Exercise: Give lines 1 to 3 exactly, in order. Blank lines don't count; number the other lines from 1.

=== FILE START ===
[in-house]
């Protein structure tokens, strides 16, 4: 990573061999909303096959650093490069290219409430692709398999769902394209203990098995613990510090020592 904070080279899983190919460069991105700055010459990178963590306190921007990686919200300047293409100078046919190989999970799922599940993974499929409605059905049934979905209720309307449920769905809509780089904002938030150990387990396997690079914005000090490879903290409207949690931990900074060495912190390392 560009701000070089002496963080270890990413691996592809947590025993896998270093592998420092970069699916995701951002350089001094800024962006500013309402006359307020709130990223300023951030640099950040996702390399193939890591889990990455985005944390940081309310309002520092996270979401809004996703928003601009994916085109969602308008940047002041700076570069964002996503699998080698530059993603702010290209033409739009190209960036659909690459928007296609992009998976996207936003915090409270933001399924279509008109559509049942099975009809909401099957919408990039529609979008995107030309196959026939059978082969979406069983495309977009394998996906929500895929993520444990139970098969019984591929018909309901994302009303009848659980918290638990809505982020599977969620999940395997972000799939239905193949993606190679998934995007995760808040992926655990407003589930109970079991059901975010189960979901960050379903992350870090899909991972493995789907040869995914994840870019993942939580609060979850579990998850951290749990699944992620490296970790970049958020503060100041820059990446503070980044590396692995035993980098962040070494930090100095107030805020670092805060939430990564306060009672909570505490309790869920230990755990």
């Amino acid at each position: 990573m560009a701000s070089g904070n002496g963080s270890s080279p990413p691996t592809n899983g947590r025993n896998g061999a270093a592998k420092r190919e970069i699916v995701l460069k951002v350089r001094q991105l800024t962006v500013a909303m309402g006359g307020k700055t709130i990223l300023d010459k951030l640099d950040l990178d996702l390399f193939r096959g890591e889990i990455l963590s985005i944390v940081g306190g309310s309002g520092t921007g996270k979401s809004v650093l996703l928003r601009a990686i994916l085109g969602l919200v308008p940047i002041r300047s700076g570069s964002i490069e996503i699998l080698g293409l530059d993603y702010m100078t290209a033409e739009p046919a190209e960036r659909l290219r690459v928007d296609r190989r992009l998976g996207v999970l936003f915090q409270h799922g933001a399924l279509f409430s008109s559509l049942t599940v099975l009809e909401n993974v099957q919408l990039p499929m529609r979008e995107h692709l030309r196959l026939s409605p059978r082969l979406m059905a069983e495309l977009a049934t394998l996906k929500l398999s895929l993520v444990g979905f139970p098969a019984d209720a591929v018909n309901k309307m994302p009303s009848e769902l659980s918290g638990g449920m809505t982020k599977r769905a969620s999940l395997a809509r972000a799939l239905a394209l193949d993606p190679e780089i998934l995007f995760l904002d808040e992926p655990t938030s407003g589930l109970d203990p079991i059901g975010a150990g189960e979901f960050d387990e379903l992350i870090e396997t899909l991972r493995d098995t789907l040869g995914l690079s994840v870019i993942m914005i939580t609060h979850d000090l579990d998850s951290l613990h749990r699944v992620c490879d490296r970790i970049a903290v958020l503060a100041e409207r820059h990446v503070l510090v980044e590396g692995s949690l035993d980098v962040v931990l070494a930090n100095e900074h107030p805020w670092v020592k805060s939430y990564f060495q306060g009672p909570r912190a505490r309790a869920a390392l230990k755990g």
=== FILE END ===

[in-house]
């Protein structure tokens, strides 16, 4: 990573061999909303096959650093490069290219409430692709398999769902394209203990098995613990510090020592 904070080279899983190919460069991105700055010459990178963590306190921007990686919200300047293409100078046919190989999970799922599940993974499929409605059905049934979905209720309307449920769905809509780089904002938030150990387990396997690079914005000090490879903290409207949690931990900074060495912190390392 560009701000070089002496963080270890990413691996592809947590025993896998270093592998420092970069699916995701951002350089001094800024962006500013309402006359307020709130990223300023951030640099950040996702390399193939890591889990990455985005944390940081309310309002520092996270979401809004996703928003601009994916085109969602308008940047002041700076570069964002996503699998080698530059993603702010290209033409739009190209960036659909690459928007296609992009998976996207936003915090409270933001399924279509008109559509049942099975009809909401099957919408990039529609979008995107030309196959026939059978082969979406069983495309977009394998996906929500895929993520444990139970098969019984591929018909309901994302009303009848659980918290638990809505982020599977969620999940395997972000799939239905193949993606190679998934995007995760808040992926655990407003589930109970079991059901975010189960979901960050379903992350870090899909991972493995789907040869995914994840870019993942939580609060979850579990998850951290749990699944992620490296970790970049958020503060100041820059990446503070980044590396692995035993980098962040070494930090100095107030805020670092805060939430990564306060009672909570505490309790869920230990755990």
């Amino acid at each position: 990573m560009a701000s070089g904070n002496g963080s270890s080279p990413p691996t592809n899983g947590r025993n896998g061999a270093a592998k420092r190919e970069i699916v995701l460069k951002v350089r001094q991105l800024t962006v500013a909303m309402g006359g307020k700055t709130i990223l300023d010459k951030l640099d950040l990178d996702l390399f193939r096959g890591e889990i990455l963590s985005i944390v940081g306190g309310s309002g520092t921007g996270k979401s809004v650093l996703l928003r601009a990686i994916l085109g969602l919200v308008p940047i002041r300047s700076g570069s964002i490069e996503i699998l080698g293409l530059d993603y702010m100078t290209a033409e739009p046919a190209e960036r659909l290219r690459v928007d296609r190989r992009l998976g996207v999970l936003f915090q409270h799922g933001a399924l279509f409430s008109s559509l049942t599940v099975l009809e909401n993974v099957q919408l990039p499929m529609r979008e995107h692709l030309r196959l026939s409605p059978r082969l979406m059905a069983e495309l977009a049934t394998l996906k929500l398999s895929l993520v444990g979905f139970p098969a019984d209720a591929v018909n309901k309307m994302p009303s009848e769902l659980s918290g638990g449920m809505t982020k599977r769905a969620s999940l395997a809509r972000a799939l239905a394209l193949d993606p190679e780089i998934l995007f995760l904002d808040e992926p655990t938030s407003g589930l109970d203990p079991i059901g975010a150990g189960e979901f960050d387990e379903l992350i870090e396997t899909l991972r493995d098995t789907l040869g995914l690079s994840v870019i993942m914005i939580t609060h979850d000090l579990d998850s951290l613990h749990r699944v992620c490879d490296r970790i970049a903290v958020l503060a100041e409207r820059h990446v503070l510090v980044e590396g692995s949690l035993d980098v962040v931990l070494a930090n100095e900074h107030p805020w670092v020592k805060s939430y990564f060495q306060g009672p909570r912190a505490r309790a869920a390392l230990k755990g």